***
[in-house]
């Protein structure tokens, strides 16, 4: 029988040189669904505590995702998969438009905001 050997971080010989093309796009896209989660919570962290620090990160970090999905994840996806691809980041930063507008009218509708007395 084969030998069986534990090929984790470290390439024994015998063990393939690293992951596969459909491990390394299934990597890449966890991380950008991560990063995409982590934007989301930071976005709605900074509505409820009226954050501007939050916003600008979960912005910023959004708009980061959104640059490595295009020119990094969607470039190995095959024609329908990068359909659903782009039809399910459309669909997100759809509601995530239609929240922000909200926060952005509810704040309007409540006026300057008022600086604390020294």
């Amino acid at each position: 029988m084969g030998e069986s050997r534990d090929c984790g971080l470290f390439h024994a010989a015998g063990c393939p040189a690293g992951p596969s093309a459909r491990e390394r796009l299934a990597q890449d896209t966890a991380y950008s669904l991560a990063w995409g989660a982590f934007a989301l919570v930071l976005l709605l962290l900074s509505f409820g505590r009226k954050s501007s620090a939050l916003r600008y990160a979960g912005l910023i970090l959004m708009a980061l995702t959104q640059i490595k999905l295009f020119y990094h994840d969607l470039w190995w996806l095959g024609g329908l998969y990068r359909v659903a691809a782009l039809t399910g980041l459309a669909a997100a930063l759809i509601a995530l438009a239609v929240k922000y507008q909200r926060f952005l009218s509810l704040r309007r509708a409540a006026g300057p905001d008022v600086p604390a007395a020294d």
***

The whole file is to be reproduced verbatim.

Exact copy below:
[in-house]
């Protein structure tokens, strides 16, 4: 029988040189669904505590995702998969438009905001 050997971080010989093309796009896209989660919570962290620090990160970090999905994840996806691809980041930063507008009218509708007395 084969030998069986534990090929984790470290390439024994015998063990393939690293992951596969459909491990390394299934990597890449966890991380950008991560990063995409982590934007989301930071976005709605900074509505409820009226954050501007939050916003600008979960912005910023959004708009980061959104640059490595295009020119990094969607470039190995095959024609329908990068359909659903782009039809399910459309669909997100759809509601995530239609929240922000909200926060952005509810704040309007409540006026300057008022600086604390020294």
């Amino acid at each position: 029988m084969g030998e069986s050997r534990d090929c984790g971080l470290f390439h024994a010989a015998g063990c393939p040189a690293g992951p596969s093309a459909r491990e390394r796009l299934a990597q890449d896209t966890a991380y950008s669904l991560a990063w995409g989660a982590f934007a989301l919570v930071l976005l709605l962290l900074s509505f409820g505590r009226k954050s501007s620090a939050l916003r600008y990160a979960g912005l910023i970090l959004m708009a980061l995702t959104q640059i490595k999905l295009f020119y990094h994840d969607l470039w190995w996806l095959g024609g329908l998969y990068r359909v659903a691809a782009l039809t399910g980041l459309a669909a997100a930063l759809i509601a995530l438009a239609v929240k922000y507008q909200r926060f952005l009218s509810l704040r309007r509708a409540a006026g300057p905001d008022v600086p604390a007395a020294d």